So, the little blue line has shown it’s really happening, and suddenly sex changes completely. For a start, you’re no longer thinking about whether you’ll make a baby this time around. But it can also be a daunting time for both of you, as your body and brain and your partner’s brain adjust to the thought of you being a mum.
“Women and men worry a lot about sex during pregnancy, especially as there are so many myths surrounding it,” explains sex therapist Rachel Foux (www.householdcompanion.com).
“For example, will it hurt the baby? Is it safe and will it bring on early labour? But the truth is, providing you don’t have any complications, sex is fine during pregnancy, and it can be a great way to retain the intimacy between you and your partner.” To find out more, read on…
Your first trimester
You’re bound to feel nervous about sex in your first trimester, especially as you wait for the all clear at 12 weeks. Don’t worry. Sex is safe at all stages of pregnancy, as long as you’re not suffering complications. “If you’ve had bleeding or unusual symptoms and problems, avoid sex until you’ve spoken to your midwife,” explains midwife Sarah Fitzsimmons (www.privatebirthcentre.co.uk). Likewise, you should abstain from sex if you have thrush or your partner has any sexually transmitted infections.
“My boobs hurt in the first 12 weeks so I went off sex and wouldn’t let Jack near me. He was scared of hurting the baby and me, so we used a lot of foreplay to help us both relax, and took it slow with me on top to control the speed and depth. It helped to talk, as we realised we were both worried about the same thing. Once we’d chatted about our concerns, we were much more confident about having sex because we both knew exactly what we wanted from the experience,” said Laura Jones, 28, from Surrey, 25 weeks pregnant.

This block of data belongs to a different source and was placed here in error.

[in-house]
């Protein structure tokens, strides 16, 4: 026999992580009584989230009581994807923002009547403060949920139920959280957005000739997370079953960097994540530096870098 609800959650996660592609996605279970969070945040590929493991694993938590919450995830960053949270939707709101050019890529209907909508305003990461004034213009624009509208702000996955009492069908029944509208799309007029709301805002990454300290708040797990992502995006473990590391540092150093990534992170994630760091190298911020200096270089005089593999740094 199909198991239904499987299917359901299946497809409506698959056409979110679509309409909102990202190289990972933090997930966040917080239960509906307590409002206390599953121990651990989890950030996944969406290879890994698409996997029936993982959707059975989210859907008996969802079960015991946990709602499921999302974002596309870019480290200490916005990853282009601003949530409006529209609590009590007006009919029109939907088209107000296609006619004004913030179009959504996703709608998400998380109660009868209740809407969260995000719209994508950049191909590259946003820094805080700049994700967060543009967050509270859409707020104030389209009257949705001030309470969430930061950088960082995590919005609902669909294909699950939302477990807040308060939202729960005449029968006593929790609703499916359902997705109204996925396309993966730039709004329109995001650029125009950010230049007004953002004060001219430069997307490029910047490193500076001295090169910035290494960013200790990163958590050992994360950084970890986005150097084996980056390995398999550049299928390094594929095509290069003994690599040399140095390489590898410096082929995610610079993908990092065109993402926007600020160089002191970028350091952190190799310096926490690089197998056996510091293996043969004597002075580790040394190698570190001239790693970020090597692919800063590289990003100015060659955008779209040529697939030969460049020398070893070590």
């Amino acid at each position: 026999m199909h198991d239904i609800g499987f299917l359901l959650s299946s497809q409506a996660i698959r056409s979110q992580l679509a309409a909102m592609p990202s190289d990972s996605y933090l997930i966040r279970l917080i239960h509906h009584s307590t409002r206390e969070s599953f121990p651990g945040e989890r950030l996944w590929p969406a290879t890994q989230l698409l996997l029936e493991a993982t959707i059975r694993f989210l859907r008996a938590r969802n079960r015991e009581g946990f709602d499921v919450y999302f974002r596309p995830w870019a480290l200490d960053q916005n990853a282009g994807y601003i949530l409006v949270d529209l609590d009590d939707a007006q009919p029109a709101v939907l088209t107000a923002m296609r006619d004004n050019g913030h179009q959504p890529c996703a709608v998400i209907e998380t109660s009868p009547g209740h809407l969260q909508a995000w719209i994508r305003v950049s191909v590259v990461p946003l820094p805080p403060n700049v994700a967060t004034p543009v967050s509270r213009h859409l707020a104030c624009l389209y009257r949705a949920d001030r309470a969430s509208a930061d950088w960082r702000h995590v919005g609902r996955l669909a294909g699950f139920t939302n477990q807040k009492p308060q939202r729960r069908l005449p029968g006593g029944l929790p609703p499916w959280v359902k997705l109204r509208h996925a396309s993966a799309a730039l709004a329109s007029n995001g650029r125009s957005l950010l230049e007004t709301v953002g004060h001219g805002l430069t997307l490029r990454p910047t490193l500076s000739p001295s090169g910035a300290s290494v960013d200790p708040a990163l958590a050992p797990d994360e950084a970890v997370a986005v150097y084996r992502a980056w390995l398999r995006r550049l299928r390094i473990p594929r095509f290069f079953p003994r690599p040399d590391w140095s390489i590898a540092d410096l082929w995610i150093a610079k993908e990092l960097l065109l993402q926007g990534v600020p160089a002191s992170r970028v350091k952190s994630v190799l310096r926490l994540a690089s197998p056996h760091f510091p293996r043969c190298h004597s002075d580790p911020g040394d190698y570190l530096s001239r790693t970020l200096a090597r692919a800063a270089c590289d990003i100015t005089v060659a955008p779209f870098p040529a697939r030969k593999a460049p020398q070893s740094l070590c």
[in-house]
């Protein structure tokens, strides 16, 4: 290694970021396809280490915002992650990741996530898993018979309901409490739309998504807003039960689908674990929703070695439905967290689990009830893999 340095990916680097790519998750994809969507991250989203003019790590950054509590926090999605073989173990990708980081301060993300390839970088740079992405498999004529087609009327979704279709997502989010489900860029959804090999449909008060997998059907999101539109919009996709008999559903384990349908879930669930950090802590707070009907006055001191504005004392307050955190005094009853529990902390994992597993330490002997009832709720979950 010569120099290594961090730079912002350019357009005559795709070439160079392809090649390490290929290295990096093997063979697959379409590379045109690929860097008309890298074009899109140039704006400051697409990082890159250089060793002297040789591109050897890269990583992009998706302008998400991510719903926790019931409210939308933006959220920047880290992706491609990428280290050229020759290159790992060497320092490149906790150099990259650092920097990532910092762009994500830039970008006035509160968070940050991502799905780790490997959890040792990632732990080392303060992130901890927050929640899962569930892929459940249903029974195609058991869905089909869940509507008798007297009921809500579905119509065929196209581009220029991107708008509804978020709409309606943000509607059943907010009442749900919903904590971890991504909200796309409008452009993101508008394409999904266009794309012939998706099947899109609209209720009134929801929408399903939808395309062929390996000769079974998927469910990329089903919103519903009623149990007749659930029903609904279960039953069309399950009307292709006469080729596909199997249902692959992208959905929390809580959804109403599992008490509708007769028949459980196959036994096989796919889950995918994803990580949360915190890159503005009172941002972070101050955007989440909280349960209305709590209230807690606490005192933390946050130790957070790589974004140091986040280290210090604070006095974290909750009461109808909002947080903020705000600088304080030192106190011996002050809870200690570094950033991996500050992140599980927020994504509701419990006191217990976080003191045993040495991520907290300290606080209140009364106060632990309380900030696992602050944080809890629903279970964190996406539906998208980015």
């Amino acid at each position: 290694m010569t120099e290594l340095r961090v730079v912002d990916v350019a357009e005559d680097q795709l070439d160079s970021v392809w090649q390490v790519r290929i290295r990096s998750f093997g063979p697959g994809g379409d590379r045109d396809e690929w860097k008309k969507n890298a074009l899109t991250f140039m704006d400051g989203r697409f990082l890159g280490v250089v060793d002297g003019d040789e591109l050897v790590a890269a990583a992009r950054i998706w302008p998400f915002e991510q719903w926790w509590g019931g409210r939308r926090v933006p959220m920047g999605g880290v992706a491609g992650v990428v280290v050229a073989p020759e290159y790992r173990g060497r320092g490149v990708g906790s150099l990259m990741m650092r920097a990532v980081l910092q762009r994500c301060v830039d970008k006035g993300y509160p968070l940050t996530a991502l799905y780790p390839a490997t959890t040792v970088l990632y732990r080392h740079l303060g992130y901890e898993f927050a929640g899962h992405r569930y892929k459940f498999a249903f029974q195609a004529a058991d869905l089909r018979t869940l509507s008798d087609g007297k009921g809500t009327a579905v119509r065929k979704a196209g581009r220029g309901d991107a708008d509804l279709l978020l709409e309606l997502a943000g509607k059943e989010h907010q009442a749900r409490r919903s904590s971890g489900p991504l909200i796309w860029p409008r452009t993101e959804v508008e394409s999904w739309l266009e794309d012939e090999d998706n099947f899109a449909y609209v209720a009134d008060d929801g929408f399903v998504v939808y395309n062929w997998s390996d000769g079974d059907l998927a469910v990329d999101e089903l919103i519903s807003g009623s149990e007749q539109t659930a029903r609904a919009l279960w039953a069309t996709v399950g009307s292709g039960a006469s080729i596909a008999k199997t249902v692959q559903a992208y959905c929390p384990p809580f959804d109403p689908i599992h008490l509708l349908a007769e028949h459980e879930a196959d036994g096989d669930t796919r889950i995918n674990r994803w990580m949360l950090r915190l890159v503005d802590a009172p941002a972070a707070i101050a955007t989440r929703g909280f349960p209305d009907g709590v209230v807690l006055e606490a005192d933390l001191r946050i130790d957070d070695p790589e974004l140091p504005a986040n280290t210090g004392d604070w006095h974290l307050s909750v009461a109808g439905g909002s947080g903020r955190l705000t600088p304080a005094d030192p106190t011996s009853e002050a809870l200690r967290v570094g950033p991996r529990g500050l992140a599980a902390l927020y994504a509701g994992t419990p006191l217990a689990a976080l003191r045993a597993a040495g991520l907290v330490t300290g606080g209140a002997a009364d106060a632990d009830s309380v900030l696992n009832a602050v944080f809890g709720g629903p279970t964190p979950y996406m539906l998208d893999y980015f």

“It’s normal to feel exhausted and achy during your first trimester, so although you might not necessarily have gone off sex, you could find you’re simply just too tired for it!” says Sarah. “During the early stages of pregnancy, many women say they experience the same levels of tiredness they feel before they start their period, so if you’re not feeling up for sex, don’t worry.” If doing the deed isn’t top of your list, find other ways to be intimate with each other to stay connected. For example, try kissing, cuddling and talking.
“It’s common for him to feel scared about hurting you or the baby,” says sex therapist Rachel Foux. “But the mucus plug that seals the cervix won’t let his penis near the baby.” The key is communication, so discuss any worries.
Feeling a bit nervous or dry down there? Water-based lubes are safe to use during pregnancy and are great for getting you on your way. Durex Sensilube, £5.89 (www.durex.co.uk).
Position of the trimester – You on top
This lets you control the depth and movement, so if you’re feeling a little achy or have any concerns, you can stop or change it to suit your needs. It’s great for intimacy during those nervous first 12 weeks too, as you can both look into each other’s eyes for reassurance.
Bleeding after sex
Q. I’ve got light bleeding after sex, is this normal?
A. This can be quite common and isn’t always a cause for concern,” reassures Sarah. “During your nine months, the blood vessels on your cervix and vagina are swollen and easier to break during sex, so you might experience light spotting, which will be dark in colour. While it’s important not to panic and stress yourself out, it’s best to get checked out by your midwife to be on the safe side.”